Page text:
MR. BURNET might claim to be an architect by heredity. His father was one of the most eminent members of the profession in Scotland, and has left as monuments to his skill such public buildings as the Glasgow Merchants' House, the Western Infirmary, and the head offices of the Clydesdale and Union Banks, besides many of the finest mansion-houses in the West of Scotland, and many churches. The present sole partner in the firm of John Burnet & Son was the youngest son, and was born at Glasgow, 31st May, 1857. After receiving his education at the Collegiate School and the Western Academy, he entered his father's office at the age of fifteen, and attended classes while he wrought at his profession. Feeling the want, however, of a definite curriculum in architecture, he went to Paris, and attended the Ecole des Beaux arts from 1874 till 1877. He found himself one of the youngest there, but, nevertheless, won medals for mathematics and construction, and passed through the classes among the first of his time. His professor in Paris was M. Jean Louis Pascal, one of the greatest living architects of to-day, who showed him much kindness and affectionate thought and interest.
Upon his return to Glasgow Mr. Burnet entered the competition for a design for the Fine Art Institute, and was successful. The work was very highly spoken of by the authorities in London, and laid the foundation of its architect's repute both in this country and abroad. Among the chief buildings which he has designed since are the Clyde Navigation Trust Offices in 1885, Edinburgh International Exhibition in 1886, Glasgow Athenaeum, 1886-93, the Barony Parish Church, 1888, Arbroath Parish Church in 1896, and the Western Infirmary extensions, 1894-1900, as well as the Gardner Memorial Church at Brechin, and other well-known fanes. In 1904 he was appointed by Lord Windsor, now Lord Plymouth, then First Commissioner of His Majesty's Board of Works and Public Buildings, to design the extensions to the British Museum. As typical as any of his works perhaps are the little churches at Corrie and Shiskine, in Arran, which so aptly and tastefully fit and improve their surroundings.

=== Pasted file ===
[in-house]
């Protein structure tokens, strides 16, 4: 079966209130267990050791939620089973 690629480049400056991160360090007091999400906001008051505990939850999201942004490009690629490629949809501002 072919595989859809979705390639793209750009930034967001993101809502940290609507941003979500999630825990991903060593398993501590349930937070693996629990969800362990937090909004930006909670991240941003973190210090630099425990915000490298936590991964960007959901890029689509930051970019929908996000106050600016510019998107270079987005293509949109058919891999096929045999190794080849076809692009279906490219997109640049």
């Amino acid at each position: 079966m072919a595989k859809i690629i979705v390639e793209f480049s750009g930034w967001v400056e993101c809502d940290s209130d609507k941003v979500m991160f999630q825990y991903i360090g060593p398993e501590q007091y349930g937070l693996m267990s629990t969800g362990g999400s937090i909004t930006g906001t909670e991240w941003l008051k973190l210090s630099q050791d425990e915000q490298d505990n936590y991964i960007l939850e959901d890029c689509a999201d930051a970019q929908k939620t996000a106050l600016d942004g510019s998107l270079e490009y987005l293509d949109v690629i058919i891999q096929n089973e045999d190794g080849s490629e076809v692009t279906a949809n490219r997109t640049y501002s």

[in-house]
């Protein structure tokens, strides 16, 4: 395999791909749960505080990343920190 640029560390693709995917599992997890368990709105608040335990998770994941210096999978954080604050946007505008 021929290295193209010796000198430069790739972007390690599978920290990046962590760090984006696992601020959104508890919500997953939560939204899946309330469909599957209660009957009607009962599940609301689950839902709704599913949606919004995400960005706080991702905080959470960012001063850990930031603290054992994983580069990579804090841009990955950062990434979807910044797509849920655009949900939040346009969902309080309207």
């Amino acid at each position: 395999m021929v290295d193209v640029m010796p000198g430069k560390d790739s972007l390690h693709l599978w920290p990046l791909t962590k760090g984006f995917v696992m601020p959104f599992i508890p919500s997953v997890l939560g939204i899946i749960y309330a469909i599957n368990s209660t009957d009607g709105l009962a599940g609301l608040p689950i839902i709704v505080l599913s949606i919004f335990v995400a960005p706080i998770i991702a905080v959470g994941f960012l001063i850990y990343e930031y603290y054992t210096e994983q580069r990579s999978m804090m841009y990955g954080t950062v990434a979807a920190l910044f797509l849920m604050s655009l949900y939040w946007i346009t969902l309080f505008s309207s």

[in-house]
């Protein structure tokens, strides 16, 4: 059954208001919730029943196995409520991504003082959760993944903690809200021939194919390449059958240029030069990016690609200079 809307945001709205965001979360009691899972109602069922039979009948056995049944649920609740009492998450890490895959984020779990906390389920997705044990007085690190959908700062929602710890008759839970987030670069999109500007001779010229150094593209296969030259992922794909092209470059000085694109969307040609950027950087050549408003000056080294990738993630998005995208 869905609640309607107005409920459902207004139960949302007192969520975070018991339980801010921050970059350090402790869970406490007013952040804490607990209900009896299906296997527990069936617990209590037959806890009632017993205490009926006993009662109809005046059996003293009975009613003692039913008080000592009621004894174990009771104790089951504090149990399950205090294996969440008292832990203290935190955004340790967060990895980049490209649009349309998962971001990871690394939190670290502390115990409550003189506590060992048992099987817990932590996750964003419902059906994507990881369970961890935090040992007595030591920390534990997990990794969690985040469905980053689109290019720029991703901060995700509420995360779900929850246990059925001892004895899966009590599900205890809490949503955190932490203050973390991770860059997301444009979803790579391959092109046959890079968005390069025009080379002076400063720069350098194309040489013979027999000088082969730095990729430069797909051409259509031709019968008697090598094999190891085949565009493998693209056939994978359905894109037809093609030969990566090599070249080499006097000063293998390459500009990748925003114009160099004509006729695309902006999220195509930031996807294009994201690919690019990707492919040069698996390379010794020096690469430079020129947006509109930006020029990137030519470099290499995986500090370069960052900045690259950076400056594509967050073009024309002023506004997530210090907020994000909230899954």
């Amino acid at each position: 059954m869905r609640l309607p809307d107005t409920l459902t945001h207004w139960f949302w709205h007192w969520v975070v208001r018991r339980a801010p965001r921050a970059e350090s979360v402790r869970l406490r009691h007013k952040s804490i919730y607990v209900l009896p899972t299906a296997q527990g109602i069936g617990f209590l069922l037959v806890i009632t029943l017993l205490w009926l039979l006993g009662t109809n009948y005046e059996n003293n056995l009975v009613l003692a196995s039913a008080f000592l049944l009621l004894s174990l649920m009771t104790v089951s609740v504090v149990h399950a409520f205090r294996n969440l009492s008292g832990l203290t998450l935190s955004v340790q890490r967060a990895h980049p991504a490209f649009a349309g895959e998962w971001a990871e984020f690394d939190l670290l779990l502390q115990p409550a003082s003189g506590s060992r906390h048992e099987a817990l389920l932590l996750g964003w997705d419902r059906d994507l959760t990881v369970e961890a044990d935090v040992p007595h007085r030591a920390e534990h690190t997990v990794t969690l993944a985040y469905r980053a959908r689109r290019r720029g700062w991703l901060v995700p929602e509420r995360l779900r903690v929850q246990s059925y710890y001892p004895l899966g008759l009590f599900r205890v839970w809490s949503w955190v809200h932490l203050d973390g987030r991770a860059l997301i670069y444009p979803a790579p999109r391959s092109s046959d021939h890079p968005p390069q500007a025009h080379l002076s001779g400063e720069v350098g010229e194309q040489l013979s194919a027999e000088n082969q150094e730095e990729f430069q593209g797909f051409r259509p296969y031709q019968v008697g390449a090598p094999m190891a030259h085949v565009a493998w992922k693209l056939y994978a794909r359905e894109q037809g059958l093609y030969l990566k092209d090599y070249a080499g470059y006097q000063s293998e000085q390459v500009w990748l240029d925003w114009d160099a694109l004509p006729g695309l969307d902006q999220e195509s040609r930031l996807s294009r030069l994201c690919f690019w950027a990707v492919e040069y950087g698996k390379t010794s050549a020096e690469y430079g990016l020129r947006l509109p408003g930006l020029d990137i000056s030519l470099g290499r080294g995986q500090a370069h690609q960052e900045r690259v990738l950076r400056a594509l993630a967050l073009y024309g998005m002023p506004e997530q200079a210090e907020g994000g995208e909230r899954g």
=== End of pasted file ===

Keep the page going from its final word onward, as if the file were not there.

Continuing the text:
Mr. Burnet travelled in Italy in 1895, and in America in 1896. He is an Associate of the Royal Scottish Academy, a Fellow of the Royal Society, Edinburgh, the Scottish Society of Antiquaries, and the Royal Institute of British Architects, and he is a corresponding member of the Société Centrale des Architects Français, and of the American Institute of Architects. In 1886 he married Jean Watt, fourth daughter of Sir James D. Marwick, Town Clerk of Glasgow.

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